What was the most memorable experience or learning from your USC studies?

I will carry with me many memorable experiences of my time in the program, most notably the relationships built with my cohort, teammates and faculty as we navigated the curriculum during the COVID-19 pandemic. The events of 2020 brought about many crucial conversations in which my fellow students and I discussed how information institutions can have an impact on their communities, from fostering diversity and inclusion; to developing programs to support digital literacy; to ensuring equity of access to information, tools and vital resources that allow individuals to become and remain active participants in society.

How did your degree from USC Marshall’s MMLIS program influence your current work?

This program has helped me to realize that the questions I have had, the challenges I have faced and the joys I have experienced are shared amongst colleagues in the industry. I have a more thorough understanding of the current conversations in the field of archives management, and I have come to realize that I have a voice that is valued and should be shared. Because of this program, I have become a more participatory member of the broader archival community, leveraging my newfound confidence to attend conferences, engage in conversations with others, and offer my perspective.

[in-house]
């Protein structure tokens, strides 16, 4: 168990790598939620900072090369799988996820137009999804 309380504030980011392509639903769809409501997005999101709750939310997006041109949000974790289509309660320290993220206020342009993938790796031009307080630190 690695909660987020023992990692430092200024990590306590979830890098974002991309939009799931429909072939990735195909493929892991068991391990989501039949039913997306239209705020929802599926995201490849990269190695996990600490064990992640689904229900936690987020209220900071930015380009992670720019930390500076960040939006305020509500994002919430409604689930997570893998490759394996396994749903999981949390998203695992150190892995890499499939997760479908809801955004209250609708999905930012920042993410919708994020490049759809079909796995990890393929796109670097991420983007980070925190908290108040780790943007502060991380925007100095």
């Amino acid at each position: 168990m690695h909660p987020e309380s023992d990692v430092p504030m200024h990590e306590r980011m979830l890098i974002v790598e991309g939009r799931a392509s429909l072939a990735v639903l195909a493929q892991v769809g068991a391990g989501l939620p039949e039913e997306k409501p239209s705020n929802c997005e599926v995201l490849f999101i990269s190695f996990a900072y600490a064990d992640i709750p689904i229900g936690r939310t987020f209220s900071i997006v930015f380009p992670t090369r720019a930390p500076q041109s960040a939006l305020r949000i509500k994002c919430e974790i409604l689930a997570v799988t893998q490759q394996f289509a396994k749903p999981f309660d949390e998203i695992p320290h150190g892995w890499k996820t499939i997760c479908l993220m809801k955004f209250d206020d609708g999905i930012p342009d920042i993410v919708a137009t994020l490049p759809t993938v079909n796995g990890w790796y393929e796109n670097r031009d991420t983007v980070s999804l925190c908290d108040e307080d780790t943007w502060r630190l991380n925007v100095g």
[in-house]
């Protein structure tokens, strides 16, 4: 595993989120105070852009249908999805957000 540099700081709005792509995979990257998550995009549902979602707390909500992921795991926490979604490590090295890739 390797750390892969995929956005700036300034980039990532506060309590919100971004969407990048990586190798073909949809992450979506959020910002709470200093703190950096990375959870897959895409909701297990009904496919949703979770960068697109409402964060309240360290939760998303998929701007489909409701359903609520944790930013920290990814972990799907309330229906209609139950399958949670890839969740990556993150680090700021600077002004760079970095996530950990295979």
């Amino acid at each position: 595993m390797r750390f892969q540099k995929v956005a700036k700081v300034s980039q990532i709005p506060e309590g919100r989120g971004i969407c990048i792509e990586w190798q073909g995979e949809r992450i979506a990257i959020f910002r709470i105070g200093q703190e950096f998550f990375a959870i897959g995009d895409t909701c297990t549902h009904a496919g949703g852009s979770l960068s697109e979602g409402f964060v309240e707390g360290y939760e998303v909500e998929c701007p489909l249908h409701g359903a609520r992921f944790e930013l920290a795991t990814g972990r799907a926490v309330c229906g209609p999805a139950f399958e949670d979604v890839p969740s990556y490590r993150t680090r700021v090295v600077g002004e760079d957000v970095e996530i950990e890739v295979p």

I have always been able to intuitively organize, categorize and protect things, but I never fully understood before the impact these abilities and actions could have on others. Upon graduation, I knew that I was ready to leverage my skills, education and experience in a way that could bring about significant change. I have resumed work at my previous company and feel as though I have undergone a remarkable transformation over the past two years. I view my work through a new lens, as I now understand the importance of the work I do more than I ever have before. I am inspired to bring innovative, creative and inclusive solutions to the table, and to remain flexible and adaptable in times of change.

What advice do you have for students who may be interested in following a similar path to yours?

I would encourage anyone who is interested in archives and archives management to utilize your time in this program to engage with the community and understand the challenges, issues, and trends that exist in the field. Stay current and connected by engaging with professional organizations and conducting informational interviews. Build relationships with other departments who can benefit from your expertise and who can share theirs with you. Embrace the emerging technology, but with an eye and heart for the time-honored traditions and overarching purpose of the archive. Listen to the community around you, those who create, use, and need the archive, and advocate for them.

Take the time you have in this program to explore these avenues and to discover the relevance of the curriculum topics to the work you do in archives. The values, ethics and principles of librarianship may look different in execution in the archive, but they remain fundamentally vital to the health and well-being of your collection and the people within your community.